The Strange Relationship Between Drug Addictions and Sugar

Photo: Douglas Sacha (Getty Images)

People with Opioid addictions often eat vast amounts of junk food, especially sweet things, like candy or cookies. It’s a common phenomenon that’s just barely begun to be documented in scientific research. If you’ve ever been to an Narcotics Anonymous meeting or have befriended someone with a drug problem, you’ll know what we’re talking about.

Sugar High

Some drug users eat candy between doses. According to a long-term Fentanyl user named John (name has been changed), it “takes the edge” off. In some cases, candy is virtually all addicts consume while actively using. This is why people with long-term opioid addictions don’t always fit the super-skinny stereotype seen in movies like Trainspotting and Requiem for a Dream. While those with addictions don’t always eat much, the food they do eat tends to be calorie-dense and carb-heavy.

Some people with addictions are also less active than those without addictions and often spend too much time sitting still. Opioid intoxication makes the user feel very calm and blissful. Their muscles may even feel weak. They move less, and lack of activity is one of the main causes of weight gain.

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A Sweet Substitute

Even if people manage to kick their addictions, some end up eating tons of sweets during the recovery phase. Miranda (name has been changed) binge-ate a different kind of candy every time she tried to go cold turkey. “The first time I tried to quit Opioids, I ate about 40 packages of Keebler vanilla wafer cookies in a few weeks,” she told us. “Later on I switched to hot chocolate, gummy bears, and Dove bars. More recently, I began eating those peanut-toffee PayDay bars. They’ve got a lot of protein, which means they’re sort of healthy.” Or at least “healthier” than heroin. (Most things are.)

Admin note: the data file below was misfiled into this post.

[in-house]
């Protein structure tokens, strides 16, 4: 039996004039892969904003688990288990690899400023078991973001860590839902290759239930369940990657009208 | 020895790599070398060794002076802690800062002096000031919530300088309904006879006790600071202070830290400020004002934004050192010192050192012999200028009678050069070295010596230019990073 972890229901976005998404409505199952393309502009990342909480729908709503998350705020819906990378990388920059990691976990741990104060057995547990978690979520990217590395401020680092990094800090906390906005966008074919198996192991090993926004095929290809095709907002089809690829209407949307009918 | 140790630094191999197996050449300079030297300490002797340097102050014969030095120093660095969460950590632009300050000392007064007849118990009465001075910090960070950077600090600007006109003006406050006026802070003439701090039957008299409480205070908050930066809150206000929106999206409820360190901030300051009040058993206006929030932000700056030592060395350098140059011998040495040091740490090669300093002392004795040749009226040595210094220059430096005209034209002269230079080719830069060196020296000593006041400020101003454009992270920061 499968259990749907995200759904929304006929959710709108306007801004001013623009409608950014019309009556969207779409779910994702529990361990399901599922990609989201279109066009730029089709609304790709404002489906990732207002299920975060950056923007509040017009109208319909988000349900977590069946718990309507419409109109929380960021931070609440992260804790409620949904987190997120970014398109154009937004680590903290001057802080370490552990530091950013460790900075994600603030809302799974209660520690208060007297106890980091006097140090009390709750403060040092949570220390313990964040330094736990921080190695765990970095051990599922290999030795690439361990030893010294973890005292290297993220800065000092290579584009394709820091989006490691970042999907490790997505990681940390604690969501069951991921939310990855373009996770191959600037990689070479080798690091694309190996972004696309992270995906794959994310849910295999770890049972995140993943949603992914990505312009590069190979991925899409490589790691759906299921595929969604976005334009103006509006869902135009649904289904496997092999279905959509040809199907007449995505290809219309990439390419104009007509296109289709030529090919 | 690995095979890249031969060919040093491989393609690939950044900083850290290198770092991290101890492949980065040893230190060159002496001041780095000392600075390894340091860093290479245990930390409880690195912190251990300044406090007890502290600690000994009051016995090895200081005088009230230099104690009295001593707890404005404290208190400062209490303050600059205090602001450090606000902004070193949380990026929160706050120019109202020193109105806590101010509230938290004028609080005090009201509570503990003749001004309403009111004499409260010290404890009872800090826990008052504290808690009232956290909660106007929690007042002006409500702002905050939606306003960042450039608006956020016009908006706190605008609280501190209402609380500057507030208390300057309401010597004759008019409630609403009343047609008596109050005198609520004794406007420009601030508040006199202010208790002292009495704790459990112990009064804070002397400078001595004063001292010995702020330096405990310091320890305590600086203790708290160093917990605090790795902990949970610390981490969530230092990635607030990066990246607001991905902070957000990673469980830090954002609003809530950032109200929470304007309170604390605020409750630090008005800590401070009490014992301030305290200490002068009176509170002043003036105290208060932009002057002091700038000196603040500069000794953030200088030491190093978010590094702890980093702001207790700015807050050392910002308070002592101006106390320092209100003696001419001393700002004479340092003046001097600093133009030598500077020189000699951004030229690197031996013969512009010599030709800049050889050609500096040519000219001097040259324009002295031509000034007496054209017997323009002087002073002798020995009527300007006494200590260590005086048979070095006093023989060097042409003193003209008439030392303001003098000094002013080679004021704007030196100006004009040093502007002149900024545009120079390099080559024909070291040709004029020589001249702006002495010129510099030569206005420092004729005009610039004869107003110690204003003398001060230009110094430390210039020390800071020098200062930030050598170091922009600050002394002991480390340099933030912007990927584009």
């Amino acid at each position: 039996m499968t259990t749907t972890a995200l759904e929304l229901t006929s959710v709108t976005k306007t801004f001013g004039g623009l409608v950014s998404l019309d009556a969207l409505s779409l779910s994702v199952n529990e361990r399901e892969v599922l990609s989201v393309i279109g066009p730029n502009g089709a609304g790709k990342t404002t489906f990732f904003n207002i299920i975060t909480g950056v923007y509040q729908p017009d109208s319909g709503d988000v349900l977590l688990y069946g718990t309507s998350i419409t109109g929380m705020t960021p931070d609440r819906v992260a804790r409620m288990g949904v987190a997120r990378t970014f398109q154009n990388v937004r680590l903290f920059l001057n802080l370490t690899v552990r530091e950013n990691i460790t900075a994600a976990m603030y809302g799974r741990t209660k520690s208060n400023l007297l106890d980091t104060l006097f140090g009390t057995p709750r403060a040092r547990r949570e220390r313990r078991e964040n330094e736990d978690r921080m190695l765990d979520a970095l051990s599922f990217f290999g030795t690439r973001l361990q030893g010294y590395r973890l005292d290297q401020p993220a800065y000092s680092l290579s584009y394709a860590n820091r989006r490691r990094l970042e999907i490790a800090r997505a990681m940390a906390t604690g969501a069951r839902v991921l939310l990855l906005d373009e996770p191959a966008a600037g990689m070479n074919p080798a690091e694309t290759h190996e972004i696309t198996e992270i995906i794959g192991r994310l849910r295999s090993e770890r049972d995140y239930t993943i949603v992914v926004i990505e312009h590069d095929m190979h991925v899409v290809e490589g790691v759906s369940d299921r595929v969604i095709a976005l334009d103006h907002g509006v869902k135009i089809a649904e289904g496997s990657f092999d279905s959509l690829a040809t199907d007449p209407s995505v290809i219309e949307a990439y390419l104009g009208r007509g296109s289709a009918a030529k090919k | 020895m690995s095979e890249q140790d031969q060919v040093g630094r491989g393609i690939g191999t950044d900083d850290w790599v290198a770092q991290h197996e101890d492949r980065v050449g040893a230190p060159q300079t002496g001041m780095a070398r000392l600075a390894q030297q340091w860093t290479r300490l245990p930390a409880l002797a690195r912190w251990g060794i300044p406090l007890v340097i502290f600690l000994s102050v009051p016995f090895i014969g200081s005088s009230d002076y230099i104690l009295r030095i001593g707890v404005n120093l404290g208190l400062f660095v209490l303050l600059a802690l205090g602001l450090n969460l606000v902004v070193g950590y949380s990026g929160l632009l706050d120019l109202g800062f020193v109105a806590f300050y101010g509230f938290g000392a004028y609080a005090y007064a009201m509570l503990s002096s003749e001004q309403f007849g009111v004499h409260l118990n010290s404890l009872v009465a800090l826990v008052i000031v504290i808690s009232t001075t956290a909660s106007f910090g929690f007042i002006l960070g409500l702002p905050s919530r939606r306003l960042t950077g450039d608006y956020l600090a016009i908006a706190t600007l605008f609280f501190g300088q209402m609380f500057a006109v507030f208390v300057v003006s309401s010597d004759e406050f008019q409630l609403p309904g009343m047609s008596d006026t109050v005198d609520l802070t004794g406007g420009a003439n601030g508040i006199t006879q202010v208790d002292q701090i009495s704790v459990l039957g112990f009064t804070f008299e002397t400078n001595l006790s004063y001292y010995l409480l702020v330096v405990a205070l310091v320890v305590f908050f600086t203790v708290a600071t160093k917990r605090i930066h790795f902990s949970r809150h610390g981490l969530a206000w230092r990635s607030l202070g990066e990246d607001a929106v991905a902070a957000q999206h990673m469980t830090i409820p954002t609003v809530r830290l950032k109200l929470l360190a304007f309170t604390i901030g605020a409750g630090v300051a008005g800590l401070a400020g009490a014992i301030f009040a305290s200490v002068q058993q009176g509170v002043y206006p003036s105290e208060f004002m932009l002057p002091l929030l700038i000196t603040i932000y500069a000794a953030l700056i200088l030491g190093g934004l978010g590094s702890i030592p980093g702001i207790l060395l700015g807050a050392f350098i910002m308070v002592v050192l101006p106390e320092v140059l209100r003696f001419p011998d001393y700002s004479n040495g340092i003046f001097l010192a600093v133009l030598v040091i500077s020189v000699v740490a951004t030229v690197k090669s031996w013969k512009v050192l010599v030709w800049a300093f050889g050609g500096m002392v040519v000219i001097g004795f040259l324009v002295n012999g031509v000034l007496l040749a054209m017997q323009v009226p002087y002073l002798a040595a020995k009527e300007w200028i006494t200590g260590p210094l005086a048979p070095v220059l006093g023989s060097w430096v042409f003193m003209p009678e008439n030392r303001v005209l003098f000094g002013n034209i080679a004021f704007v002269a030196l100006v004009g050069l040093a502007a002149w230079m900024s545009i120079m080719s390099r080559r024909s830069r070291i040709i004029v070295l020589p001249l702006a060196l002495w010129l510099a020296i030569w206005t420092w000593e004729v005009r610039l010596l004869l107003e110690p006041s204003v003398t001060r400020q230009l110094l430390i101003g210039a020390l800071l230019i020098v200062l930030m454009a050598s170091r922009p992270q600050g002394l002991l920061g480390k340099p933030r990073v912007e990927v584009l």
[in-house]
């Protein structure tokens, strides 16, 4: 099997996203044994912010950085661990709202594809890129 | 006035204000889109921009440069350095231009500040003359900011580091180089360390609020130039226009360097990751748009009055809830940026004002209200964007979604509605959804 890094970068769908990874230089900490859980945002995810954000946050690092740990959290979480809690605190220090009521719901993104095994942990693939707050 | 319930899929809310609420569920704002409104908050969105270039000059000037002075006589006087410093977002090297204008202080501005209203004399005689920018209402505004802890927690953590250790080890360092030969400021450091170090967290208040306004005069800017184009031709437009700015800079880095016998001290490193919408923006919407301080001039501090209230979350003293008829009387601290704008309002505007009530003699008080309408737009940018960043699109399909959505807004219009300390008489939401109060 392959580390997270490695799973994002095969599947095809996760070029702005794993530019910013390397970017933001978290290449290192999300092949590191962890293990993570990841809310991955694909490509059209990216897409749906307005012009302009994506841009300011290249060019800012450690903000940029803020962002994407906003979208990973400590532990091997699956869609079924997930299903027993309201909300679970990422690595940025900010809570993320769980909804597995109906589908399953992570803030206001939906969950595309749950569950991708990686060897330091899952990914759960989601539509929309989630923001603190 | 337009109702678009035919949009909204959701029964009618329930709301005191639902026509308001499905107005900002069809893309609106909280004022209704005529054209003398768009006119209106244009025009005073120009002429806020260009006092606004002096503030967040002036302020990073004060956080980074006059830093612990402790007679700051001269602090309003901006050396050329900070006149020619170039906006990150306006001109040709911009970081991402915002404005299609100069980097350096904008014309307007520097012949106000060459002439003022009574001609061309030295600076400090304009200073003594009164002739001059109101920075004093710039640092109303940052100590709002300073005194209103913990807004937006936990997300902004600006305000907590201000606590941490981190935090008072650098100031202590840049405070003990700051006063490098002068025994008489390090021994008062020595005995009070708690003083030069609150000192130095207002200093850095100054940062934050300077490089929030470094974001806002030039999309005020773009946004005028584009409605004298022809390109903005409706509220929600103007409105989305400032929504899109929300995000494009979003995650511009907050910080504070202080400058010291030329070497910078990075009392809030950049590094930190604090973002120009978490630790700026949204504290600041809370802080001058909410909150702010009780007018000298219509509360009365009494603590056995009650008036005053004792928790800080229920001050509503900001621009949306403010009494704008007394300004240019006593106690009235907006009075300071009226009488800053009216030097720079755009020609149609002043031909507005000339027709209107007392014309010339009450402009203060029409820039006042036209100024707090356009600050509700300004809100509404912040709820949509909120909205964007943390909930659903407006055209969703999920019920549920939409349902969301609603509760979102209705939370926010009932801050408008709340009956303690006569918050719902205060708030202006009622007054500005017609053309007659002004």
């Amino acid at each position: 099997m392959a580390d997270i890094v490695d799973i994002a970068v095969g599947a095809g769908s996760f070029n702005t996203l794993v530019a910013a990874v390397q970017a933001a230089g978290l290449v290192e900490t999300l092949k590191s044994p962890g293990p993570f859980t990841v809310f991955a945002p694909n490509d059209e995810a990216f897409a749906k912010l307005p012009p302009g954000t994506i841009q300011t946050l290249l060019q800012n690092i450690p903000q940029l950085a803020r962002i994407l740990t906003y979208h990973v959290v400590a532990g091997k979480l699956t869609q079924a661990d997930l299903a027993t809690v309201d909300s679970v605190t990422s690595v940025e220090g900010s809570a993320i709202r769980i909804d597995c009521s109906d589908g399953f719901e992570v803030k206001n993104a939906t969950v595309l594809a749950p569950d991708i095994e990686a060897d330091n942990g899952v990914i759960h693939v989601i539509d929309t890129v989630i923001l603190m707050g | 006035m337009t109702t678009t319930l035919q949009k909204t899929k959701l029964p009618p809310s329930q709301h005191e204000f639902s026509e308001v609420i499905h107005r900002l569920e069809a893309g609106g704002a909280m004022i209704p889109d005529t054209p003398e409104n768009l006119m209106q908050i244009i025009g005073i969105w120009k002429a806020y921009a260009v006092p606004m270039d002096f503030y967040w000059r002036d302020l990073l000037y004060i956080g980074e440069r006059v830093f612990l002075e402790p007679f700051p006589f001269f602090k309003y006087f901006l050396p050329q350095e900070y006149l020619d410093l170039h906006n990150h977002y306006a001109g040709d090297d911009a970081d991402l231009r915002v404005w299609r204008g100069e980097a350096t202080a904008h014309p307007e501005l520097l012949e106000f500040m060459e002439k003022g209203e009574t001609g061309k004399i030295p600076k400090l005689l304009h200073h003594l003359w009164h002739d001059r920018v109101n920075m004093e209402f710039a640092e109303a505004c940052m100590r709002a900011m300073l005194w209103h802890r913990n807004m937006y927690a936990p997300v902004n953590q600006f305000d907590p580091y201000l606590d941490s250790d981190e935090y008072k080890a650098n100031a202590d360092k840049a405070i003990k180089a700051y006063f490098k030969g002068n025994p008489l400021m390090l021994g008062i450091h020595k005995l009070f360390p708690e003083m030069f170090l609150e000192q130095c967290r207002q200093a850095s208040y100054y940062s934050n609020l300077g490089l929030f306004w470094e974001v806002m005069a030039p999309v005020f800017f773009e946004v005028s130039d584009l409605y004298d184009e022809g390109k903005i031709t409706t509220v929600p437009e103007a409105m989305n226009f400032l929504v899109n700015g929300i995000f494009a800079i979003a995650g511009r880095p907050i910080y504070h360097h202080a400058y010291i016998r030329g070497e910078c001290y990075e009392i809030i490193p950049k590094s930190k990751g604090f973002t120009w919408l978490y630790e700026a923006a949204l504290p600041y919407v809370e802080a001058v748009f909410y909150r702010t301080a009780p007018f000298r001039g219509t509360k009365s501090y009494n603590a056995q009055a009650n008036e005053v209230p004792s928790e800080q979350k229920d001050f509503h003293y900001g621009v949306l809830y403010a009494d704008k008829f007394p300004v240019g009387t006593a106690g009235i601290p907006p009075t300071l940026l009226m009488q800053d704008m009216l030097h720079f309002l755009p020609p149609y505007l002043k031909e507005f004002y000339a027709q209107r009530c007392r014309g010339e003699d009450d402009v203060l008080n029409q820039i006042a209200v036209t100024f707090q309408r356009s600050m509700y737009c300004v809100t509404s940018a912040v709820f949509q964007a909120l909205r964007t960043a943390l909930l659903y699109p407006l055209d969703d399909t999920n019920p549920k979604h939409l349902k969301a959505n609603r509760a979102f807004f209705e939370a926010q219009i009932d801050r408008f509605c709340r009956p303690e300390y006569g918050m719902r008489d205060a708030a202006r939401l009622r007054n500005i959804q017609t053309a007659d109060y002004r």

The Downside Of Sweets

Seemingly innocent sugar habits can become a serious problem. Many addicts gain a substantial amount of weight in rehab. This is hard on their already-weakened veins and hearts. Overweight people are more prone to medical issues like Type 2 diabetes, high blood pressure, and deep vein thrombosis. Deep vein thrombosis, which is pretty common in injecting drug users, is a serious blockage or clot that appears in someone’s vein. If it remains untreated, blood will pool there, gangrene can develop, and an amputation may be necessary. Even worse, someone who’s had DVT in the past is more likely to get it again.

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Pick Your Poison

Though eating vast amounts of sugar isn’t the safest thing in the world, it’s certainly better than constantly shooting up. It’s also something that’s been happening for a long time (see William S. Burrough’s book Junky for an early reference). Drug abuse probably won’t stop, yet self-medicating with candy isn’t doing the body any favors, either. Exercise is one of the best ways to keep weight down, but it’s hard for many to get motivated to move their bodies. Making “serious” treatments (such as Methadone and/or Suboxone) easier to access would help those suffering from addictions. If patients were prescribed a cravings-reducing medication, they’d be less likely to binge on chocolates…at least in theory.


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